Things to do in Ayutthaya

  • Wat Chaiwatthanaram
  • Wat Phra Si Sanphet
  • Wat Mahathat
  • Wat Ratchaburana
  • Wat Yai Chai Mongkol
  • Wat Thammikarat
  • Chao Sam Phraya National Museum
  • Wat Suwan Dararam

Wat Chaiwatthanaram

Wat Chaiwatthanaram sits on the western side of City Island, on the bank of the Maenam Chao Phraya. Wat Chai Wattanaram, dedicated to the memory of the King’s mother in 1630, was designed as a copy of the Angkor Temple.

Wat Chaiwattanaram, one of Ayutthaya’s most popular historic sites, is located on the western bank of the Chao Phraya River, on City Island. King Prasat Thong commissioned the construction of the temple in 1630 in honour of his mother; it was designed in the same style as Cambodia’s Angkor Wat, with a large central prang (Khmer-style pagoda) surrounded by smaller prangs to represent Mount Sumeru, the mountain of the gods in Hindu mythology. During the evening hours, the temple takes on an even more mysterious and mystical air due to the illumination.

Wat Phra Si Sanphet

Houseboats and floating shops clog the waterways that cut across the city. Numerous pagodas and towering spires may be seen. Wat Phra Si Sanphet, a monastery on the grounds of the so-called Wang Luang (Ancient Palace), previously housed a Buddha figure plated in around 375 pounds (170 kg) of gold and functioned as the royal chapel. The Wang Lang (Rear Palace) was built on the site of a previous royal garden near the western city wall of Ayutthaya, while the Chantharakasem (Chandra Kasem; Front Palace) is located on the bank of the Pa Sak River. A memorial to a great queen who gave her life to save her husband may be seen at the Chedi Si Suriyothai, and one of the biggest sitting representations of the Buddha can be found in the Phra Mongkhon Bophit sanctuary. The city of Ayutthaya also has a large elephant kraal (walled enclosure), which was last utilized in 1903 for a royal procession. You may also find some very magnificent palaces in the surrounding ancient villages of Bang Pa-In and Nakhon Luang. The tranquil contemporary town is home to Ayutthaya Agricultural College and is connected to Bangkok through road, rail, and water.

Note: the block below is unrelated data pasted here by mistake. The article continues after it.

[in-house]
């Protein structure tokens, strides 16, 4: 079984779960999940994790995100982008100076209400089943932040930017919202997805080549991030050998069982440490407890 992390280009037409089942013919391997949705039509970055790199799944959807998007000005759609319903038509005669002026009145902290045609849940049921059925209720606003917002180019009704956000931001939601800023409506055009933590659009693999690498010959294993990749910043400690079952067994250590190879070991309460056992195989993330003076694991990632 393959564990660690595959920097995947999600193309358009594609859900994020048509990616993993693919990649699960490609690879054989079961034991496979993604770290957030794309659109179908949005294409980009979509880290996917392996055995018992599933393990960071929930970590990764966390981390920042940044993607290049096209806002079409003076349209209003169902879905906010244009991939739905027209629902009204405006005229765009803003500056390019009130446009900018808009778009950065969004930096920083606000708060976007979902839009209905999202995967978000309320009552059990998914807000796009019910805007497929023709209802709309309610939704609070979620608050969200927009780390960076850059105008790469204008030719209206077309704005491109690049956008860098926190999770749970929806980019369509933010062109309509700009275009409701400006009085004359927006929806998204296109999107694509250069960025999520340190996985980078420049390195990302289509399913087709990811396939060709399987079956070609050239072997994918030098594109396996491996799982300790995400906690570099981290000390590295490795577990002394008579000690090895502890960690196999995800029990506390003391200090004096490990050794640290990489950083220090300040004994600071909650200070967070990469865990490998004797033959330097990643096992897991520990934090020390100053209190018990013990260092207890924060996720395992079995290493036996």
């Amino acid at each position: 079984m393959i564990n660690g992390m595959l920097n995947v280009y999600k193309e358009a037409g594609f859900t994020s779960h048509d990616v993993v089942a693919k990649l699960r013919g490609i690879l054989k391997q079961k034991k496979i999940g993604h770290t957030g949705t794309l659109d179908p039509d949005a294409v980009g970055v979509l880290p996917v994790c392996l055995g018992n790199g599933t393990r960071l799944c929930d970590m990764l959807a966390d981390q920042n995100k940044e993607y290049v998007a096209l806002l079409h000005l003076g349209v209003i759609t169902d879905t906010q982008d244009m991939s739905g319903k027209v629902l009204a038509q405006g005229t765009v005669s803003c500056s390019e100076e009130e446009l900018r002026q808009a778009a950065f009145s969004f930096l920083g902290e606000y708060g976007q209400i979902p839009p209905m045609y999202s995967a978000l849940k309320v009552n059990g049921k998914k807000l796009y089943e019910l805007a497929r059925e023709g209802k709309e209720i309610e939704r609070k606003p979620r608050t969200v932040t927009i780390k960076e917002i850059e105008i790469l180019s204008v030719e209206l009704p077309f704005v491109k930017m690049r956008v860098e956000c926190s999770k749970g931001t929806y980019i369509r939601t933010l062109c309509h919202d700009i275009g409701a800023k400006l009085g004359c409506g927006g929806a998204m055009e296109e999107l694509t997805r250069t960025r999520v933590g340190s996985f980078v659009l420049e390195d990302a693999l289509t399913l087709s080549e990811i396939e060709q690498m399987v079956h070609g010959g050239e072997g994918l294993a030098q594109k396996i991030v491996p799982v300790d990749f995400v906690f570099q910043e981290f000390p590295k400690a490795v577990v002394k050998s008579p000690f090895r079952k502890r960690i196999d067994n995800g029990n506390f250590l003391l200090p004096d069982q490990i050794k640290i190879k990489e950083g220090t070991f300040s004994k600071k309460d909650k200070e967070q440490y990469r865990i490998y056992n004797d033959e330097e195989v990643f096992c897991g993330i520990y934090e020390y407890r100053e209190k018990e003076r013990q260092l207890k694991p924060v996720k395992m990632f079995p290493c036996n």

Wat Mahathat

One of the most revered temples in the Ayutthaya Kingdom was Wat Mahathat, often known as “the temple of the Great Relic.” The big monastery on the ancient island is home to a massive prang at its heart, as well as a humongous major viharn and ubosot, as well as a plethora of smaller chedis and viharns. Their big centre prang has fallen, and the top half of it is now gone. As of now, nothing but the pedestal stands.

Wat Mahathat was a significant temple in Ayutthaya. It was the holiest site for Buddhists in the Ayutthaya Kingdom since it housed sacred Buddha artifacts and hosted the Buddhist church’s highest spiritual authority.

The temple’s most photographed feature is a stone Buddha’s head that has become entangled in the tree’s roots.

Wat Ratchaburana

After the death of King Intharacha I, a civil war broke out between his two oldest sons. As a result of their deaths, the King’s third son, Prince Sam Phraya, became the next monarch. On the site where his two elder brothers were cremated, the Prince erected Wat Ratchaburana. At the site where the princes perished, two chedis have been built. During the Burmese invasion in 1767, the temple was severely damaged and pillaged.

The crypt of Wat Ratchaburana was robbed of several priceless items, including votive tablets, golden Royal regalia, diamonds, and Buddha statues, in 1957. The crooks were apprehended and part of the loot was recovered.